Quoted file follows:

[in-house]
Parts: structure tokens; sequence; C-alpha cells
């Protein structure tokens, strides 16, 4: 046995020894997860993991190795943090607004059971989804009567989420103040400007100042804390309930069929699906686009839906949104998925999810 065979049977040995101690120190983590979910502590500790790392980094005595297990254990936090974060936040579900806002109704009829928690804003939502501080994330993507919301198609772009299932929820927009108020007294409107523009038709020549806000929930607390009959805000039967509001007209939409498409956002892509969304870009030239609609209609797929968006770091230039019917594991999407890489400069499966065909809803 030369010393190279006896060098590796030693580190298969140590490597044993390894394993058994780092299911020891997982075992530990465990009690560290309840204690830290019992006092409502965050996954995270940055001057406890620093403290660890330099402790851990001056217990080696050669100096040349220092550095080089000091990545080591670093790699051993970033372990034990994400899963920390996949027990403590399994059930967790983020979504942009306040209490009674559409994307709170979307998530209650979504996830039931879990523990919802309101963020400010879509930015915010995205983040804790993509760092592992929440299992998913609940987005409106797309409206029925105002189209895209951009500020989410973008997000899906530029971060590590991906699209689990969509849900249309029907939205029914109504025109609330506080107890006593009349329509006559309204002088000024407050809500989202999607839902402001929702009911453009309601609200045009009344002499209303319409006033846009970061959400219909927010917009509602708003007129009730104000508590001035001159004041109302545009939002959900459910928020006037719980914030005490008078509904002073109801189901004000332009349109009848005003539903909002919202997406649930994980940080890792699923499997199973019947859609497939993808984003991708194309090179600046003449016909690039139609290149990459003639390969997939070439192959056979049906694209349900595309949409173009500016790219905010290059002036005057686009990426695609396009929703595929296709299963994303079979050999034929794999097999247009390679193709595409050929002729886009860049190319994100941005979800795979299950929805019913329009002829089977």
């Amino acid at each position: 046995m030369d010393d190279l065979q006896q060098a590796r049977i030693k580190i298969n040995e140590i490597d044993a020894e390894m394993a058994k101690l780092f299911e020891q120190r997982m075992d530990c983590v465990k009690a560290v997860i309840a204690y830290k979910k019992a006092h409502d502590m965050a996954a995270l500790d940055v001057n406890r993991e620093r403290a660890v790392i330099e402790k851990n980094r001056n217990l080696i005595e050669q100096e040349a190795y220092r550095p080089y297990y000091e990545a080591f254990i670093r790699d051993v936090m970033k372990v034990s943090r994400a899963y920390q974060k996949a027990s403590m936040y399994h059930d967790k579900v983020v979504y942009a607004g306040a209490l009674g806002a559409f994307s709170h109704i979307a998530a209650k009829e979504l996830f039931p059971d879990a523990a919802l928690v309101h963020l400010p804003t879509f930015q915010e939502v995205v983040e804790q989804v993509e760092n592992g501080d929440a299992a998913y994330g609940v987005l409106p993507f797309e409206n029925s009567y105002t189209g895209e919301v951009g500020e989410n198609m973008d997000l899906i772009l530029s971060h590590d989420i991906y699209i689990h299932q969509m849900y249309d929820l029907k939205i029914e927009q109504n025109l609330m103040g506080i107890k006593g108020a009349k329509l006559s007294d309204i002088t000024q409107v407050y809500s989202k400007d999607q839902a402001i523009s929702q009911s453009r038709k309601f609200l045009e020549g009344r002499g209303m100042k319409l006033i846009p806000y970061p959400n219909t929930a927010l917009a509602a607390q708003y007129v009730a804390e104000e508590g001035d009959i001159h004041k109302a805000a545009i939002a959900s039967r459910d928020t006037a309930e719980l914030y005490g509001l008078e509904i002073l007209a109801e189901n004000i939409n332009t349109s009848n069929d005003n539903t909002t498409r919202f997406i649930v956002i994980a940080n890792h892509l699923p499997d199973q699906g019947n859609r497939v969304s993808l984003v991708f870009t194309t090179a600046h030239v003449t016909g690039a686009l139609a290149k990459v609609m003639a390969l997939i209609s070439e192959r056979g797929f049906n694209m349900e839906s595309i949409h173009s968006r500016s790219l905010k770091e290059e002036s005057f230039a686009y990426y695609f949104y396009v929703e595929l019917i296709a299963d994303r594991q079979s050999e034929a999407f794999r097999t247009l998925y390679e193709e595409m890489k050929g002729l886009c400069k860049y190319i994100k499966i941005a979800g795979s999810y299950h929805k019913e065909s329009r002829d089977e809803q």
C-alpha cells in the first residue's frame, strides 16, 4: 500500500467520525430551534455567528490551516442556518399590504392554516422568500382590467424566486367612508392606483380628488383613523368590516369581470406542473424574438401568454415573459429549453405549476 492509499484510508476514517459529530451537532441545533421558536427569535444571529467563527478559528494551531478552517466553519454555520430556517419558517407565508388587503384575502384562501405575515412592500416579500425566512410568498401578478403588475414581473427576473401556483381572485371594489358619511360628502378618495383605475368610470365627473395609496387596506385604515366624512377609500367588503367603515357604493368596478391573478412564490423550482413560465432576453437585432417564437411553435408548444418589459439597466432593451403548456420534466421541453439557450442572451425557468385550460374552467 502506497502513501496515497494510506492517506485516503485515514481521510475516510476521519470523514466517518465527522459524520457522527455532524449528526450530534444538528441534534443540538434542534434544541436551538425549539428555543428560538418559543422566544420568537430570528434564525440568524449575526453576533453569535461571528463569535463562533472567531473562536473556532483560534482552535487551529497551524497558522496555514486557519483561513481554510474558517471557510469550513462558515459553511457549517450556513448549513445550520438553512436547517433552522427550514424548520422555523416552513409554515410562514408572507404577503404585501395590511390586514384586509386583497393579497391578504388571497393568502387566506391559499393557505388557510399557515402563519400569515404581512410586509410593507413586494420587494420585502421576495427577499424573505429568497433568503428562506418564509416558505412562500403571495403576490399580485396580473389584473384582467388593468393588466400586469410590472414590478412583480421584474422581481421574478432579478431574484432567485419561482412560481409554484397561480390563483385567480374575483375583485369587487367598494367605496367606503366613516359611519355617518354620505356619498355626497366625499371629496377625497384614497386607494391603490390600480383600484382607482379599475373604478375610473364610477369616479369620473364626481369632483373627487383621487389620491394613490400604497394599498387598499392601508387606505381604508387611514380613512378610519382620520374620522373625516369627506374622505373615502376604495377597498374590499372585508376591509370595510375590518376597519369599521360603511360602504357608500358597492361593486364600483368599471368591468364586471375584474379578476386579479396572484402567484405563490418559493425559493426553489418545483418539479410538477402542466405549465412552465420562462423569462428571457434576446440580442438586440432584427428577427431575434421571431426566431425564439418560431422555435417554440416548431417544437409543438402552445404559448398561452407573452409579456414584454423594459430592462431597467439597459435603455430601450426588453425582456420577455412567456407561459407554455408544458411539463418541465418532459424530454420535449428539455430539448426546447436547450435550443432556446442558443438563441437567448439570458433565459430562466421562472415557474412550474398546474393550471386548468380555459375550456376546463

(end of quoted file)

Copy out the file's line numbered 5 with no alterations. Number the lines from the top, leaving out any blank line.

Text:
C-alpha cells in the first residue's frame, strides 16, 4: 500500500467520525430551534455567528490551516442556518399590504392554516422568500382590467424566486367612508392606483380628488383613523368590516369581470406542473424574438401568454415573459429549453405549476 492509499484510508476514517459529530451537532441545533421558536427569535444571529467563527478559528494551531478552517466553519454555520430556517419558517407565508388587503384575502384562501405575515412592500416579500425566512410568498401578478403588475414581473427576473401556483381572485371594489358619511360628502378618495383605475368610470365627473395609496387596506385604515366624512377609500367588503367603515357604493368596478391573478412564490423550482413560465432576453437585432417564437411553435408548444418589459439597466432593451403548456420534466421541453439557450442572451425557468385550460374552467 502506497502513501496515497494510506492517506485516503485515514481521510475516510476521519470523514466517518465527522459524520457522527455532524449528526450530534444538528441534534443540538434542534434544541436551538425549539428555543428560538418559543422566544420568537430570528434564525440568524449575526453576533453569535461571528463569535463562533472567531473562536473556532483560534482552535487551529497551524497558522496555514486557519483561513481554510474558517471557510469550513462558515459553511457549517450556513448549513445550520438553512436547517433552522427550514424548520422555523416552513409554515410562514408572507404577503404585501395590511390586514384586509386583497393579497391578504388571497393568502387566506391559499393557505388557510399557515402563519400569515404581512410586509410593507413586494420587494420585502421576495427577499424573505429568497433568503428562506418564509416558505412562500403571495403576490399580485396580473389584473384582467388593468393588466400586469410590472414590478412583480421584474422581481421574478432579478431574484432567485419561482412560481409554484397561480390563483385567480374575483375583485369587487367598494367605496367606503366613516359611519355617518354620505356619498355626497366625499371629496377625497384614497386607494391603490390600480383600484382607482379599475373604478375610473364610477369616479369620473364626481369632483373627487383621487389620491394613490400604497394599498387598499392601508387606505381604508387611514380613512378610519382620520374620522373625516369627506374622505373615502376604495377597498374590499372585508376591509370595510375590518376597519369599521360603511360602504357608500358597492361593486364600483368599471368591468364586471375584474379578476386579479396572484402567484405563490418559493425559493426553489418545483418539479410538477402542466405549465412552465420562462423569462428571457434576446440580442438586440432584427428577427431575434421571431426566431425564439418560431422555435417554440416548431417544437409543438402552445404559448398561452407573452409579456414584454423594459430592462431597467439597459435603455430601450426588453425582456420577455412567456407561459407554455408544458411539463418541465418532459424530454420535449428539455430539448426546447436547450435550443432556446442558443438563441437567448439570458433565459430562466421562472415557474412550474398546474393550471386548468380555459375550456376546463